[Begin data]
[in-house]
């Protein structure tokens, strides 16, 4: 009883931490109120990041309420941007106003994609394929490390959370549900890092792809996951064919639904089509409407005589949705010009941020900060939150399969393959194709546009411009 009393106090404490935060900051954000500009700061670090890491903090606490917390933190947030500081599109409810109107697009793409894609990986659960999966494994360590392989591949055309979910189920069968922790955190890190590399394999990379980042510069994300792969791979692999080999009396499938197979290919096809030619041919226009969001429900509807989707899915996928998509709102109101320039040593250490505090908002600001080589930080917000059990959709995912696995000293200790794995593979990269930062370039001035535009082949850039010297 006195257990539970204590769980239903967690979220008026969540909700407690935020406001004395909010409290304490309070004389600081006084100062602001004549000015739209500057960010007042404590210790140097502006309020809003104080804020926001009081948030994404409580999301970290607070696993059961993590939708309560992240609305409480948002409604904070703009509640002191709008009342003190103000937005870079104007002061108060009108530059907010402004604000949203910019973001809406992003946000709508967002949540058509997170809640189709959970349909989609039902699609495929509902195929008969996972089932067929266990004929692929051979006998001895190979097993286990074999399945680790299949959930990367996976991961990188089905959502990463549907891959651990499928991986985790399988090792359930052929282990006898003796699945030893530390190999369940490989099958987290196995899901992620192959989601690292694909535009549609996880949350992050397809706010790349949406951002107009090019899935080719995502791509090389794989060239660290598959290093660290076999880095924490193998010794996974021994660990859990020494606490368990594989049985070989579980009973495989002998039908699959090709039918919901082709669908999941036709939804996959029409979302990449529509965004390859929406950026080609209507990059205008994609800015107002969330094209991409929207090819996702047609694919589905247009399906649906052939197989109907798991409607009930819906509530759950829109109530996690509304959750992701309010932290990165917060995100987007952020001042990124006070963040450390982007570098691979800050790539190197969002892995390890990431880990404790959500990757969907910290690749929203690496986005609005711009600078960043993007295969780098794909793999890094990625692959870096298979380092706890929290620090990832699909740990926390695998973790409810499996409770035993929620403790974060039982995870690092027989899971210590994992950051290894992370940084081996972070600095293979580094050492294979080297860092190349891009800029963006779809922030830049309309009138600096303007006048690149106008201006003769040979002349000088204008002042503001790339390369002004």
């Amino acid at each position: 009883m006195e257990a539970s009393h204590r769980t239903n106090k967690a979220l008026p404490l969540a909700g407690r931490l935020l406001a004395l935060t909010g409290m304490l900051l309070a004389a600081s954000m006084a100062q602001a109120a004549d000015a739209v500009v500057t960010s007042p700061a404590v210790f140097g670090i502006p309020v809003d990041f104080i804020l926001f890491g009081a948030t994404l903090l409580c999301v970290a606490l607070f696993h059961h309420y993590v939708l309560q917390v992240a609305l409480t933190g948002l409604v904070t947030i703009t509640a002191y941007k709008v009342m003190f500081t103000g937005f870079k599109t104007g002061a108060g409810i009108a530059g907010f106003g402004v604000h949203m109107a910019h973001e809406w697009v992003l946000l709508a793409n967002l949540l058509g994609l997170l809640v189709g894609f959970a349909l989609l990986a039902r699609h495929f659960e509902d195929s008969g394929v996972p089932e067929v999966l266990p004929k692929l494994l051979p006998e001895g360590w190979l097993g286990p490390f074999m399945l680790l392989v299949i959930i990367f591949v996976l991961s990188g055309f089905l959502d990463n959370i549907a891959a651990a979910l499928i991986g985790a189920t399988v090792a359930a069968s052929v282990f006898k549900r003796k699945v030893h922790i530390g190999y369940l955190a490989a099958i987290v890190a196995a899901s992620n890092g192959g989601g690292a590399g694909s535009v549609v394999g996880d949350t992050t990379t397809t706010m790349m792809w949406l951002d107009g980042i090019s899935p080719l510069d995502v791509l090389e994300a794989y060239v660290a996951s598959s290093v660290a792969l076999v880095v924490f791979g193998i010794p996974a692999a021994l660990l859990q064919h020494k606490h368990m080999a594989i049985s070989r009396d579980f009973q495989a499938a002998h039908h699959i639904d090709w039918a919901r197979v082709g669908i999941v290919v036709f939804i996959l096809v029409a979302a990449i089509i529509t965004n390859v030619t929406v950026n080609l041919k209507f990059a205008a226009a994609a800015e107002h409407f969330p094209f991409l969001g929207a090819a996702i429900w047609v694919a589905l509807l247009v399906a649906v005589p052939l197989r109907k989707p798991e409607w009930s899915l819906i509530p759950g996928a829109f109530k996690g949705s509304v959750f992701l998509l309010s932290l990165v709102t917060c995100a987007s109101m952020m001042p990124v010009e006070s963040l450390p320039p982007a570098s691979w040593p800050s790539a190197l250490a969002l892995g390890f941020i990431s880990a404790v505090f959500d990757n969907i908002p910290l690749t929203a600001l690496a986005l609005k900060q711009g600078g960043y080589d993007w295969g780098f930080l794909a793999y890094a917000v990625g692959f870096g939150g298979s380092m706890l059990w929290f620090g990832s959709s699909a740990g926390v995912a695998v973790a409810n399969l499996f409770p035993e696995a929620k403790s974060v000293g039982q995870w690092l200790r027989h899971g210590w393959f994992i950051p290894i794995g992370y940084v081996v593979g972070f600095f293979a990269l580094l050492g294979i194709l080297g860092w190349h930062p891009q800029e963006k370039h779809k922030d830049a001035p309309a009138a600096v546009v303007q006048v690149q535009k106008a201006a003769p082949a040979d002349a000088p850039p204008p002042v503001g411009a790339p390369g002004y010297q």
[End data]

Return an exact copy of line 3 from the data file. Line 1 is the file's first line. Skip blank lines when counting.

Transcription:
């Amino acid at each position: 009883m006195e257990a539970s009393h204590r769980t239903n106090k967690a979220l008026p404490l969540a909700g407690r931490l935020l406001a004395l935060t909010g409290m304490l900051l309070a004389a600081s954000m006084a100062q602001a109120a004549d000015a739209v500009v500057t960010s007042p700061a404590v210790f140097g670090i502006p309020v809003d990041f104080i804020l926001f890491g009081a948030t994404l903090l409580c999301v970290a606490l607070f696993h059961h309420y993590v939708l309560q917390v992240a609305l409480t933190g948002l409604v904070t947030i703009t509640a002191y941007k709008v009342m003190f500081t103000g937005f870079k599109t104007g002061a108060g409810i009108a530059g907010f106003g402004v604000h949203m109107a910019h973001e809406w697009v992003l946000l709508a793409n967002l949540l058509g994609l997170l809640v189709g894609f959970a349909l989609l990986a039902r699609h495929f659960e509902d195929s008969g394929v996972p089932e067929v999966l266990p004929k692929l494994l051979p006998e001895g360590w190979l097993g286990p490390f074999m399945l680790l392989v299949i959930i990367f591949v996976l991961s990188g055309f089905l959502d990463n959370i549907a891959a651990a979910l499928i991986g985790a189920t399988v090792a359930a069968s052929v282990f006898k549900r003796k699945v030893h922790i530390g190999y369940l955190a490989a099958i987290v890190a196995a899901s992620n890092g192959g989601g690292a590399g694909s535009v549609v394999g996880d949350t992050t990379t397809t706010m790349m792809w949406l951002d107009g980042i090019s899935p080719l510069d995502v791509l090389e994300a794989y060239v660290a996951s598959s290093v660290a792969l076999v880095v924490f791979g193998i010794p996974a692999a021994l660990l859990q064919h020494k606490h368990m080999a594989i049985s070989r009396d579980f009973q495989a499938a002998h039908h699959i639904d090709w039918a919901r197979v082709g669908i999941v290919v036709f939804i996959l096809v029409a979302a990449i089509i529509t965004n390859v030619t929406v950026n080609l041919k209507f990059a205008a226009a994609a800015e107002h409407f969330p094209f991409l969001g929207a090819a996702i429900w047609v694919a589905l509807l247009v399906a649906v005589p052939l197989r109907k989707p798991e409607w009930s899915l819906i509530p759950g996928a829109f109530k996690g949705s509304v959750f992701l998509l309010s932290l990165v709102t917060c995100a987007s109101m952020m001042p990124v010009e006070s963040l450390p320039p982007a570098s691979w040593p800050s790539a190197l250490a969002l892995g390890f941020i990431s880990a404790v505090f959500d990757n969907i908002p910290l690749t929203a600001l690496a986005l609005k900060q711009g600078g960043y080589d993007w295969g780098f930080l794909a793999y890094a917000v990625g692959f870096g939150g298979s380092m706890l059990w929290f620090g990832s959709s699909a740990g926390v995912a695998v973790a409810n399969l499996f409770p035993e696995a929620k403790s974060v000293g039982q995870w690092l200790r027989h899971g210590w393959f994992i950051p290894i794995g992370y940084v081996v593979g972070f600095f293979a990269l580094l050492g294979i194709l080297g860092w190349h930062p891009q800029e963006k370039h779809k922030d830049a001035p309309a009138a600096v546009v303007q006048v690149q535009k106008a201006a003769p082949a040979d002349a000088p850039p204008p002042v503001g411009a790339p390369g002004y010297q």